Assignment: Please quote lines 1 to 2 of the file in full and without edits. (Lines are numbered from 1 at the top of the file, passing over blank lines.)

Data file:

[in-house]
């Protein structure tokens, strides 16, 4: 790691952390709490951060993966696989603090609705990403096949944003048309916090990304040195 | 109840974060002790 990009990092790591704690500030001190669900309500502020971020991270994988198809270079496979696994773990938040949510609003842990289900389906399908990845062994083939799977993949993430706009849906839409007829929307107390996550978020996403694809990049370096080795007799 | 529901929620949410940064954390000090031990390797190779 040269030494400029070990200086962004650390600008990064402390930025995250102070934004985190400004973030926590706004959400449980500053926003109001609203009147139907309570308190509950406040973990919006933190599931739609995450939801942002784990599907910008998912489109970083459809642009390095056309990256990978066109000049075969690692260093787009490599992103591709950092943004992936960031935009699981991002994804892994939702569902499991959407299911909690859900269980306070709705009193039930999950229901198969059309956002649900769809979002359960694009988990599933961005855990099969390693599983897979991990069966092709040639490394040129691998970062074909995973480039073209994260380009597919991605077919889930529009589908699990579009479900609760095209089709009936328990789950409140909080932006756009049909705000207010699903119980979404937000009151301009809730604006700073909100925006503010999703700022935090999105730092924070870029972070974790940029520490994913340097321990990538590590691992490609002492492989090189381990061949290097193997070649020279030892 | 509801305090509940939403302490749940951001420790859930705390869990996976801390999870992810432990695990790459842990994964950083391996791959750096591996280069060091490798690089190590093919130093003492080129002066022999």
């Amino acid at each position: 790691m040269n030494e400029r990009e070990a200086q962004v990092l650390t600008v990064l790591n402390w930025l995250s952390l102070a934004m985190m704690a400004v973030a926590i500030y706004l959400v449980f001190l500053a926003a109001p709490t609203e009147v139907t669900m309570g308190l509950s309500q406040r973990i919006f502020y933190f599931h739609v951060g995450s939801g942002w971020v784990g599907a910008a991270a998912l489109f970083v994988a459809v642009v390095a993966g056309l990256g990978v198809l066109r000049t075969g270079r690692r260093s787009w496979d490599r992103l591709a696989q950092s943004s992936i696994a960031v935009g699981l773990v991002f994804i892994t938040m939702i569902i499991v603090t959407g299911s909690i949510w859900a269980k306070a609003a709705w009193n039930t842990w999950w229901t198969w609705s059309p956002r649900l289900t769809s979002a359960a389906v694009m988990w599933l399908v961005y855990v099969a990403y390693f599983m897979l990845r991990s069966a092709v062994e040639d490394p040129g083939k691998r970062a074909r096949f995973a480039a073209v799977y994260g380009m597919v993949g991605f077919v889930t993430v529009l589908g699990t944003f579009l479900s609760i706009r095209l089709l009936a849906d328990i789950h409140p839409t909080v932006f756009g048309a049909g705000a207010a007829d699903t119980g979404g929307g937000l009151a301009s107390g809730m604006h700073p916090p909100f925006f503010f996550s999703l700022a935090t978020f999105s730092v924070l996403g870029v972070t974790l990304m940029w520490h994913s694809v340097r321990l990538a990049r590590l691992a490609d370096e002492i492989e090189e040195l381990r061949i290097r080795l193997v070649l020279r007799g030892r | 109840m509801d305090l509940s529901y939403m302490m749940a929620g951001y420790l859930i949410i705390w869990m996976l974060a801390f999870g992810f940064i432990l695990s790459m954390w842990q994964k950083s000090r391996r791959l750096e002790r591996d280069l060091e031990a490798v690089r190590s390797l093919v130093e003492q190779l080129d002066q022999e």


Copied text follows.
[in-house]
């Protein structure tokens, strides 16, 4: 790691952390709490951060993966696989603090609705990403096949944003048309916090990304040195 | 109840974060002790 990009990092790591704690500030001190669900309500502020971020991270994988198809270079496979696994773990938040949510609003842990289900389906399908990845062994083939799977993949993430706009849906839409007829929307107390996550978020996403694809990049370096080795007799 | 529901929620949410940064954390000090031990390797190779 040269030494400029070990200086962004650390600008990064402390930025995250102070934004985190400004973030926590706004959400449980500053926003109001609203009147139907309570308190509950406040973990919006933190599931739609995450939801942002784990599907910008998912489109970083459809642009390095056309990256990978066109000049075969690692260093787009490599992103591709950092943004992936960031935009699981991002994804892994939702569902499991959407299911909690859900269980306070709705009193039930999950229901198969059309956002649900769809979002359960694009988990599933961005855990099969390693599983897979991990069966092709040639490394040129691998970062074909995973480039073209994260380009597919991605077919889930529009589908699990579009479900609760095209089709009936328990789950409140909080932006756009049909705000207010699903119980979404937000009151301009809730604006700073909100925006503010999703700022935090999105730092924070870029972070974790940029520490994913340097321990990538590590691992490609002492492989090189381990061949290097193997070649020279030892 | 509801305090509940939403302490749940951001420790859930705390869990996976801390999870992810432990695990790459842990994964950083391996791959750096591996280069060091490798690089190590093919130093003492080129002066022999």